When you look at the various iterations of the maps that have been considered in this process (from the initial Learning Map to the Boundary Advisory Committee’s current recommendation), can you honestly say that you can determine how any one map meets the objectives and the criteria whereas another might not? And if you believe you can make this determination, will you please enlighten me as to how you have done so, because if I were sitting in your chair, with your fiduciary responsibility, I could not in good conscience approve the attendance plan at the present time despite my efforts to remain engaged and informed via regular attendance at BAC meetings, close reading of meeting minutes, and active participation in opportunities for public involvement.
If we look at the Boundary Adjustment Process with the lens of an educator, it seems quite logical that the first attempt at this process might be considered a “rough draft,” from which much might be learned and applied to the final, graded draft. Although you might argue that the learnings from the High School Boundary Adjustment Process can and will be applied to the boundary processes for elementary and middle schools, I would argue that those learnings can and should be applied to a revised Boundary Adjustment Process for the high school boundaries.
This revised process should begin with a formal debriefing process with the community. Although the Boundary Advisory Committee has had an opportunity to debrief their process and community involvement experience from their vantage point, the community-at-large has not been surveyed about the experience or invited to participate in a formal debriefing process to share insights and experiences from our vantage point. Both vantage points have merit, and both offer an opportunity for the District to learn and improve. Those collective learnings should be applied to a revised High School Boundary Adjustment Process.
At a bare minimum, if you do not choose to direct the District Administration to formally seek the public’s input and restart the process, I ask that you insist that District communication refrain from self congratulating about the process. It is insensitive to those who are grieving the loss of something important to them (i.e. an established connection with a particular school community), and it is offensive to those community members such as myself who have observed the process closely and have much constructive feedback to offer.
Lastly, I request that you do not dismiss my comments as coming from a disgruntled citizen who simply did not get her own way. My home wasn’t affected by the boundary. My kids’ school did not change. The vast majority of my kids’ friends will not shift schools. I am disappointed with the process because I am disappointed with the process. Suffice it to say, I am displeased with the conduct of my School District at this time.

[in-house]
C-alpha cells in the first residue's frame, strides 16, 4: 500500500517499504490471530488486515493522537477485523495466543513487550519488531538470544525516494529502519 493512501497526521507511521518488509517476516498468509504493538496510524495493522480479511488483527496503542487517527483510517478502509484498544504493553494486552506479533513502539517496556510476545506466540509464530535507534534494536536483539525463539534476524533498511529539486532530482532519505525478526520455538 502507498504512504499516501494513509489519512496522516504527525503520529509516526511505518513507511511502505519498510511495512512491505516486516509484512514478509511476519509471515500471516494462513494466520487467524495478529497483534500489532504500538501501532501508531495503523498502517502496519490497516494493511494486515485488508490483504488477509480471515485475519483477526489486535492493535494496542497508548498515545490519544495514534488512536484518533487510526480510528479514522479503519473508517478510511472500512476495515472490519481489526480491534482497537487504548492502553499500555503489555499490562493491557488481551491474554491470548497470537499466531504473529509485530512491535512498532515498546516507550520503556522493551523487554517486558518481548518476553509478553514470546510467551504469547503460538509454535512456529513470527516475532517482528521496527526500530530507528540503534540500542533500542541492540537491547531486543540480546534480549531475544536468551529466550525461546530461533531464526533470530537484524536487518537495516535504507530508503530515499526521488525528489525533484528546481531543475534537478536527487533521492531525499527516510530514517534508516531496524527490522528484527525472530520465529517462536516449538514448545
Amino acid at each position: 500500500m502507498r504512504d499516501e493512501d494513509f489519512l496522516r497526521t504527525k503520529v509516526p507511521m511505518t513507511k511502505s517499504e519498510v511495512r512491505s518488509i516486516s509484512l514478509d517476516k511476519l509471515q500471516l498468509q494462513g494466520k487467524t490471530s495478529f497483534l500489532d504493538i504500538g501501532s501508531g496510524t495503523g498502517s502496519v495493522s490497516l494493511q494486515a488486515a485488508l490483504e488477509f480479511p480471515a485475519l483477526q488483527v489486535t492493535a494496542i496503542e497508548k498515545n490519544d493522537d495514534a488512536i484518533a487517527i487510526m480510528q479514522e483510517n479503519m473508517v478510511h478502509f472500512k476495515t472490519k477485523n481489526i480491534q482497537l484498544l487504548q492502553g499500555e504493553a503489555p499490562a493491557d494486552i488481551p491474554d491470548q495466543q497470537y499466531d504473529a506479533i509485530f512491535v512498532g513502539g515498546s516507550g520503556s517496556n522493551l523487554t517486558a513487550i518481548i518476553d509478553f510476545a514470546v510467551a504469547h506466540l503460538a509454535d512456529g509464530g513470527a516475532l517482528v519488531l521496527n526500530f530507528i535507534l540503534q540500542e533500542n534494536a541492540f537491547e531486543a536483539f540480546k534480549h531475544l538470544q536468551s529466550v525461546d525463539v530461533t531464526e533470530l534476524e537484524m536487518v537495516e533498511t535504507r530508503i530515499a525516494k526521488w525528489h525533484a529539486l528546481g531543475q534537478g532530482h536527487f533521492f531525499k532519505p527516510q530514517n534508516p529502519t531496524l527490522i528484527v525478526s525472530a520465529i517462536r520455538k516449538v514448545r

It is my sincere hope that you carefully consider your fiduciary responsibility as you prepare to vote on the proposed attendance plan. I am of the opinion that it will be much easier for you to simply approve the Superintendent’s attendance plan and move on. Yank the bandage, if you will. But I am hopeful that you took on the role of School Board member with an interest in representing our community, our School District, and our voters with a willingness to take a hard stand when necessary. This is one of those times.
Parent of Two BSD Students Not Directly Impacted by the Proposed Boundary Adjustments
*****If this topic interests you and you want to follow it more closely, here are two social media sites I follow and participate in:
Beaverton High School Is Our Community Facebook Group
And . . . In case you are interested, here is my January 22, 2016 letter to the School Board referenced above:
January 22, 2016
Dear Members of the School Board:
During the January 19, 2016 School Board meeting, Dr. Rose indicated that there was an established Boundary Adjustment process in place, and he was going to honor and adhere to that process. Much of that process stems on the work of the Boundary Advisory Committee (BAC). It is my observation that the BAC has quickly developed into a cohesive team that is working collaboratively to problem solve with the tools that have been made available to them. Their facilitator, Dr. Withycombe, appears to be doing a fine job facilitating the committee members’ direct interactions.
What is not going nearly as well is the facilitation of the public engagement process. Here are some specific examples of my concerns:
Inconsistency in Allowing Public Comments at BAC Meetings: On the January 7, 2016 BAC meeting, like other meetings before it, the agenda indicated that there would be no opportunity for public testimony. However, during the BAC’s work session, Dr. Withycombe actively engaged with the public. Unfortunately, he did so in a haphazard manner and without any respect or consideration for due process and diversity of viewpoint. Several members of the public did share their frustrations and concerns, but since there was no structure or “process,” only the loudest voices were able to contribute. This violation of public process was exacerbated when Dr. Withycombe legitimized those comments by summarizing them publicly as he prepared to close the meeting. It is not appropriate to officially disallow public testimony, then engage with some of the public in attendance, without due process, and then further legitimize that limited input without also allowing other members of the public the opportunity to make comments in the same venue.